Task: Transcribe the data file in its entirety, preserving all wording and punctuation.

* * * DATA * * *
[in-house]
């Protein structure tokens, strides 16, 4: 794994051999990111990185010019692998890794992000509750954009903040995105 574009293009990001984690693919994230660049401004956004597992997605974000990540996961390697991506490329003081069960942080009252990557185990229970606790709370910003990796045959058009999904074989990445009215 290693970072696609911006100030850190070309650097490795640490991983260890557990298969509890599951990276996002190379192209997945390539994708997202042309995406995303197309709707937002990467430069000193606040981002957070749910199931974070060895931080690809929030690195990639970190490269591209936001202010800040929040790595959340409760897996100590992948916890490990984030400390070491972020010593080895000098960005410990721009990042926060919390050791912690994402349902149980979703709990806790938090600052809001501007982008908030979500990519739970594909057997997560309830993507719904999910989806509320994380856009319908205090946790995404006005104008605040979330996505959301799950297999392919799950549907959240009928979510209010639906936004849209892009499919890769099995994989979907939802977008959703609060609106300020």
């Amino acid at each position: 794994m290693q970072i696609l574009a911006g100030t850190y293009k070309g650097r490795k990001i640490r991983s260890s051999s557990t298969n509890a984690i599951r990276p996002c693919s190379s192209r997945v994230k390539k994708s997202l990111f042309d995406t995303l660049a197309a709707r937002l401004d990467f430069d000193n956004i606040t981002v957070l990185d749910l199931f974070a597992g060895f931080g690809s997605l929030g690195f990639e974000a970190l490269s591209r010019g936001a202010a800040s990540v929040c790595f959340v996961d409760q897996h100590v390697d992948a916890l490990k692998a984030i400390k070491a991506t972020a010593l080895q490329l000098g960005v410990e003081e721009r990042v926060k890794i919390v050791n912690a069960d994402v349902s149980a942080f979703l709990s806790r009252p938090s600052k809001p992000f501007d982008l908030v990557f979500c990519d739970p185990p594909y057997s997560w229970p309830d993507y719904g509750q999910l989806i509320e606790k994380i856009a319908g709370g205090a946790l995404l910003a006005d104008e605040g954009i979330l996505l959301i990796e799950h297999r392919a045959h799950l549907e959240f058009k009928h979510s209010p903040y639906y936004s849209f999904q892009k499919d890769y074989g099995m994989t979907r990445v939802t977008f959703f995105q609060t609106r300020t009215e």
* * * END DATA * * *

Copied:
[in-house]
């Protein structure tokens, strides 16, 4: 794994051999990111990185010019692998890794992000509750954009903040995105 574009293009990001984690693919994230660049401004956004597992997605974000990540996961390697991506490329003081069960942080009252990557185990229970606790709370910003990796045959058009999904074989990445009215 290693970072696609911006100030850190070309650097490795640490991983260890557990298969509890599951990276996002190379192209997945390539994708997202042309995406995303197309709707937002990467430069000193606040981002957070749910199931974070060895931080690809929030690195990639970190490269591209936001202010800040929040790595959340409760897996100590992948916890490990984030400390070491972020010593080895000098960005410990721009990042926060919390050791912690994402349902149980979703709990806790938090600052809001501007982008908030979500990519739970594909057997997560309830993507719904999910989806509320994380856009319908205090946790995404006005104008605040979330996505959301799950297999392919799950549907959240009928979510209010639906936004849209892009499919890769099995994989979907939802977008959703609060609106300020």
């Amino acid at each position: 794994m290693q970072i696609l574009a911006g100030t850190y293009k070309g650097r490795k990001i640490r991983s260890s051999s557990t298969n509890a984690i599951r990276p996002c693919s190379s192209r997945v994230k390539k994708s997202l990111f042309d995406t995303l660049a197309a709707r937002l401004d990467f430069d000193n956004i606040t981002v957070l990185d749910l199931f974070a597992g060895f931080g690809s997605l929030g690195f990639e974000a970190l490269s591209r010019g936001a202010a800040s990540v929040c790595f959340v996961d409760q897996h100590v390697d992948a916890l490990k692998a984030i400390k070491a991506t972020a010593l080895q490329l000098g960005v410990e003081e721009r990042v926060k890794i919390v050791n912690a069960d994402v349902s149980a942080f979703l709990s806790r009252p938090s600052k809001p992000f501007d982008l908030v990557f979500c990519d739970p185990p594909y057997s997560w229970p309830d993507y719904g509750q999910l989806i509320e606790k994380i856009a319908g709370g205090a946790l995404l910003a006005d104008e605040g954009i979330l996505l959301i990796e799950h297999r392919a045959h799950l549907e959240f058009k009928h979510s209010p903040y639906y936004s849209f999904q892009k499919d890769y074989g099995m994989t979907r990445v939802t977008f959703f995105q609060t609106r300020t009215e």